• ssnepenthe: Maybe I should have explained: A plugin I was developing when I wrote the question - wordpress.org/plugins/commenter-ignore-button - uses jQuery to allow visitors to put selected commenters "on ignore." The initial action applies CSS formatting to the comment thread, and then relies on a cookie to store the designation and its presence to duplicate the effect (via PHP) over subsequent refreshes until cookie expiration. In a cached version of the page, the effect wouldn't be registered. So, yes, it's a form of intentional localized cache-busting.
    – CK MacLeod
    Commented Oct 15, 2017 at 7:40

1 Answer 1


Your solution with comment_author_proxyhash cookie will of course technically work - all caching plugins I know doesn't analyze hash value and will just stop delivery of cached content based on comment_author_* cookie presense.

Problem here is that page caching functionality is something websites really need and often page caching is configured exactly because naked WordPress performance is not enough and able to even crash server at peak times. It depends on website content nature, but site owners sometimes just not able to pay for hardware required to handle everything via PHP/WP code. In other words as much as possible traffic has to be served from page cache whenever possible. From practice I may tell that we often have to identify and disable plugins doing cache exceptions.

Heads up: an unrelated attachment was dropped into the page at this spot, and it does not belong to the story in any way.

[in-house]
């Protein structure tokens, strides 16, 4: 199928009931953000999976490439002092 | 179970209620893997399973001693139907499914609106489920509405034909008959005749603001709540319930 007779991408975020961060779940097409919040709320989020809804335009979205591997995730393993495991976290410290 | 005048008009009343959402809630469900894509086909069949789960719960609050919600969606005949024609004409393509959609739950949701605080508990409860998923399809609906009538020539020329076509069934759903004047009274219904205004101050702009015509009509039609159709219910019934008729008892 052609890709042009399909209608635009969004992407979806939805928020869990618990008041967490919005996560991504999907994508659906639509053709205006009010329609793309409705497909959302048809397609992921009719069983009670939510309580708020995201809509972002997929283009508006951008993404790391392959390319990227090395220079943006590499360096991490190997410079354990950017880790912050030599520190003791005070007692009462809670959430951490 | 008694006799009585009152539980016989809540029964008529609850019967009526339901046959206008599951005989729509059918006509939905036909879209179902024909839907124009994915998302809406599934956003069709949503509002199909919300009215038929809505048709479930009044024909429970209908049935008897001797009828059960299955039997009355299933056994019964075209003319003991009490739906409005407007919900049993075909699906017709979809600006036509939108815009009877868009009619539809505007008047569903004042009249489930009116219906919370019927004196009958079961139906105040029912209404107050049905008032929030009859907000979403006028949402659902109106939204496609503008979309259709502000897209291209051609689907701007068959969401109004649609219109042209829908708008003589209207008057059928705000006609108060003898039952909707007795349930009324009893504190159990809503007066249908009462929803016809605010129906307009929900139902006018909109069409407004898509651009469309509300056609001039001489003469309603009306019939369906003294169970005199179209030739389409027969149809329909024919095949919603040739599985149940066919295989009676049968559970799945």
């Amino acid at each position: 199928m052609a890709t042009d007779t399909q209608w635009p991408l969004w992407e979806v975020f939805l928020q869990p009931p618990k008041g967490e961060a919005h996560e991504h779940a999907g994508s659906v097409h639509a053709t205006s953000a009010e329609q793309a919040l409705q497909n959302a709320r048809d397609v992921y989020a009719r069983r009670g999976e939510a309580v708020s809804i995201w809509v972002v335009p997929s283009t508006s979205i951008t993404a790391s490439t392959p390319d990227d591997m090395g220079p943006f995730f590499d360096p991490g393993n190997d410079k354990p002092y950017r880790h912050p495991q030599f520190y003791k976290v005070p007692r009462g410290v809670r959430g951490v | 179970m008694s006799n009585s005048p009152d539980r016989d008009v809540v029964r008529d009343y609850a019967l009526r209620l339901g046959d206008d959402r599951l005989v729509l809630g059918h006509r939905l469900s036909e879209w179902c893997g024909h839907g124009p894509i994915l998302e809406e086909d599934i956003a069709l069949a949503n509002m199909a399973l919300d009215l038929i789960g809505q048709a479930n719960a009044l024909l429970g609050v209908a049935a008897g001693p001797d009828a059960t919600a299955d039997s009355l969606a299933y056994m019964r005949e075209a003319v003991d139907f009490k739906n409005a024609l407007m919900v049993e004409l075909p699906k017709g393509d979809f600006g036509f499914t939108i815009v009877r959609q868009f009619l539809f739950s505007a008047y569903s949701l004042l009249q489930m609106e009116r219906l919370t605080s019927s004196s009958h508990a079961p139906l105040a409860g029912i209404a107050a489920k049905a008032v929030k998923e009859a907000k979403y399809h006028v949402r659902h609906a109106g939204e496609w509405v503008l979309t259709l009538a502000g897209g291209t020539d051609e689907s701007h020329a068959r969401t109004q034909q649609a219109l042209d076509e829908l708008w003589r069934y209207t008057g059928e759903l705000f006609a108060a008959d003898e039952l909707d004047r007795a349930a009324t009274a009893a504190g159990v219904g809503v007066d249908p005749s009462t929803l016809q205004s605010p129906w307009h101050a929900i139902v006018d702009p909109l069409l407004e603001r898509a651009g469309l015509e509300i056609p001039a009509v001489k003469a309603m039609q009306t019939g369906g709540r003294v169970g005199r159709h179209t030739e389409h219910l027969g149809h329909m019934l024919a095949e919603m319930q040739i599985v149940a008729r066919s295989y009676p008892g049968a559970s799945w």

Of course it's not always possible, but try to work with cached page whenever possible. For example you may hide div tags with comments you want to ignore via javascript, or ajax-ify whole comments block.

In any case you don't need to mark visitor as a commenter, but stop caching because of your custom logic reasons. So it's better to use unique cookie and make it a cache exception signal. W3 Total Cache has "Reject cookies" option for that, but not other plugins from your list so you'll need a hack like one you have suggested.

  • Thanks! You raise a number of valid issues, but I'll say that what this code does, essentially, is treat any visitor who is participating in the comment threads enough to put someone "on ignore" or "mute" as a "known user/commenter." If a site can't handle such participation, then it probably can't handle a standard WordPress comment template (and commenting community) either!
    – CK MacLeod
    Commented Jan 28, 2018 at 2:21
  • Think you are right here, while of course can't know for sure how your users use it. Btw many high traffic websites offload their comments processing to a separate requests or even third-party service exactly for the purpose of displaying article content fast and lazy load dynamic comments content later. Take it as an offtopic idea for maybe further versions of your plugin :) Commented Jan 29, 2018 at 14:16